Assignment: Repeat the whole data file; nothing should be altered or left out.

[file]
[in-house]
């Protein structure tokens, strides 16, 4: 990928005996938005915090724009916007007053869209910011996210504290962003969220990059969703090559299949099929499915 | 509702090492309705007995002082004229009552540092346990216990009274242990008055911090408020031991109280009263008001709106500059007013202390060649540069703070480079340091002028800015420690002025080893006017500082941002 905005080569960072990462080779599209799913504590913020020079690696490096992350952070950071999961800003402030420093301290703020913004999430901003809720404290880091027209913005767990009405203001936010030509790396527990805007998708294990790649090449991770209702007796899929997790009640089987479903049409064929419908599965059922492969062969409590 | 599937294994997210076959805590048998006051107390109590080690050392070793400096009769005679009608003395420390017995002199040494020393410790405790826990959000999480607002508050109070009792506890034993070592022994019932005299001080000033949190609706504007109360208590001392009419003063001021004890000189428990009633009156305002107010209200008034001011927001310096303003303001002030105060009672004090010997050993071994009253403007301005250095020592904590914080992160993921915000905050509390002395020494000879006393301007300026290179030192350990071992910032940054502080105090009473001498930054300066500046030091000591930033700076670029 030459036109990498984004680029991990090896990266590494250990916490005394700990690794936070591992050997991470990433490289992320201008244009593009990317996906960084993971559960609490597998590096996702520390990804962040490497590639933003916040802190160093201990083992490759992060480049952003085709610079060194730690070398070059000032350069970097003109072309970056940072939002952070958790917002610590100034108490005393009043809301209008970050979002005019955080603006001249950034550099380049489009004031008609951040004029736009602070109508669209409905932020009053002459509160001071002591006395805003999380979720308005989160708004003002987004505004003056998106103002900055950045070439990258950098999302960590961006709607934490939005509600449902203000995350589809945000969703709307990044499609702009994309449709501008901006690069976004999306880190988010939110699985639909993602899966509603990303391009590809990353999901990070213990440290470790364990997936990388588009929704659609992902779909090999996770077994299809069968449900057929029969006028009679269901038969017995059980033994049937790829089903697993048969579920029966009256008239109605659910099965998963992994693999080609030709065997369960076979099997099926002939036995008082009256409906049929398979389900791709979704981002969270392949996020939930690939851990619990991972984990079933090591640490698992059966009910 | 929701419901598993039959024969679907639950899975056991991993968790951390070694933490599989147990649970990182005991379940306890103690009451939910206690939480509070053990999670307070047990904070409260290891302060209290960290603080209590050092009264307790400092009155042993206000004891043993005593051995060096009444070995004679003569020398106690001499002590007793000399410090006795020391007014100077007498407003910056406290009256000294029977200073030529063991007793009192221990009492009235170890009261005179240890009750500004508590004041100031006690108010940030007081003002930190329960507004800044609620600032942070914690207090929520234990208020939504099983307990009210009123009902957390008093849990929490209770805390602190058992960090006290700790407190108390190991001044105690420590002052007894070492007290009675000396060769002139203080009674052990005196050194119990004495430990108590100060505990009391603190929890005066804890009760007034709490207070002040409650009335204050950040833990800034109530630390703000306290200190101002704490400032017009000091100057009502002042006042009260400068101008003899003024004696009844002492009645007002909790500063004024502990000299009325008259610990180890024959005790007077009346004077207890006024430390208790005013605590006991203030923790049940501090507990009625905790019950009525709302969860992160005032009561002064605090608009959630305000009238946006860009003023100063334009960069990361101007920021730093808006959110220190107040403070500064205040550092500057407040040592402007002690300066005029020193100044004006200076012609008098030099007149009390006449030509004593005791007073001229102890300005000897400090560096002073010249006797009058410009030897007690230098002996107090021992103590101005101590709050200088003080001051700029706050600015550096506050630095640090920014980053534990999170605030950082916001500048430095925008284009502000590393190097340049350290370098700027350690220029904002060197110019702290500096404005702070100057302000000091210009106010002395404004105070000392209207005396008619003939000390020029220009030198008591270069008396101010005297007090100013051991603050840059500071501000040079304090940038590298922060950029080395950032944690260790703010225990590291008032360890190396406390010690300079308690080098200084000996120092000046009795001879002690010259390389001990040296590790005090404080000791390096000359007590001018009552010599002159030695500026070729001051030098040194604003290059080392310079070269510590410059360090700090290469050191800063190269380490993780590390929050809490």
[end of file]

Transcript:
[in-house]
């Protein structure tokens, strides 16, 4: 990928005996938005915090724009916007007053869209910011996210504290962003969220990059969703090559299949099929499915 | 509702090492309705007995002082004229009552540092346990216990009274242990008055911090408020031991109280009263008001709106500059007013202390060649540069703070480079340091002028800015420690002025080893006017500082941002 905005080569960072990462080779599209799913504590913020020079690696490096992350952070950071999961800003402030420093301290703020913004999430901003809720404290880091027209913005767990009405203001936010030509790396527990805007998708294990790649090449991770209702007796899929997790009640089987479903049409064929419908599965059922492969062969409590 | 599937294994997210076959805590048998006051107390109590080690050392070793400096009769005679009608003395420390017995002199040494020393410790405790826990959000999480607002508050109070009792506890034993070592022994019932005299001080000033949190609706504007109360208590001392009419003063001021004890000189428990009633009156305002107010209200008034001011927001310096303003303001002030105060009672004090010997050993071994009253403007301005250095020592904590914080992160993921915000905050509390002395020494000879006393301007300026290179030192350990071992910032940054502080105090009473001498930054300066500046030091000591930033700076670029 030459036109990498984004680029991990090896990266590494250990916490005394700990690794936070591992050997991470990433490289992320201008244009593009990317996906960084993971559960609490597998590096996702520390990804962040490497590639933003916040802190160093201990083992490759992060480049952003085709610079060194730690070398070059000032350069970097003109072309970056940072939002952070958790917002610590100034108490005393009043809301209008970050979002005019955080603006001249950034550099380049489009004031008609951040004029736009602070109508669209409905932020009053002459509160001071002591006395805003999380979720308005989160708004003002987004505004003056998106103002900055950045070439990258950098999302960590961006709607934490939005509600449902203000995350589809945000969703709307990044499609702009994309449709501008901006690069976004999306880190988010939110699985639909993602899966509603990303391009590809990353999901990070213990440290470790364990997936990388588009929704659609992902779909090999996770077994299809069968449900057929029969006028009679269901038969017995059980033994049937790829089903697993048969579920029966009256008239109605659910099965998963992994693999080609030709065997369960076979099997099926002939036995008082009256409906049929398979389900791709979704981002969270392949996020939930690939851990619990991972984990079933090591640490698992059966009910 | 929701419901598993039959024969679907639950899975056991991993968790951390070694933490599989147990649970990182005991379940306890103690009451939910206690939480509070053990999670307070047990904070409260290891302060209290960290603080209590050092009264307790400092009155042993206000004891043993005593051995060096009444070995004679003569020398106690001499002590007793000399410090006795020391007014100077007498407003910056406290009256000294029977200073030529063991007793009192221990009492009235170890009261005179240890009750500004508590004041100031006690108010940030007081003002930190329960507004800044609620600032942070914690207090929520234990208020939504099983307990009210009123009902957390008093849990929490209770805390602190058992960090006290700790407190108390190991001044105690420590002052007894070492007290009675000396060769002139203080009674052990005196050194119990004495430990108590100060505990009391603190929890005066804890009760007034709490207070002040409650009335204050950040833990800034109530630390703000306290200190101002704490400032017009000091100057009502002042006042009260400068101008003899003024004696009844002492009645007002909790500063004024502990000299009325008259610990180890024959005790007077009346004077207890006024430390208790005013605590006991203030923790049940501090507990009625905790019950009525709302969860992160005032009561002064605090608009959630305000009238946006860009003023100063334009960069990361101007920021730093808006959110220190107040403070500064205040550092500057407040040592402007002690300066005029020193100044004006200076012609008098030099007149009390006449030509004593005791007073001229102890300005000897400090560096002073010249006797009058410009030897007690230098002996107090021992103590101005101590709050200088003080001051700029706050600015550096506050630095640090920014980053534990999170605030950082916001500048430095925008284009502000590393190097340049350290370098700027350690220029904002060197110019702290500096404005702070100057302000000091210009106010002395404004105070000392209207005396008619003939000390020029220009030198008591270069008396101010005297007090100013051991603050840059500071501000040079304090940038590298922060950029080395950032944690260790703010225990590291008032360890190396406390010690300079308690080098200084000996120092000046009795001879002690010259390389001990040296590790005090404080000791390096000359007590001018009552010599002159030695500026070729001051030098040194604003290059080392310079070269510590410059360090700090290469050191800063190269380490993780590390929050809490």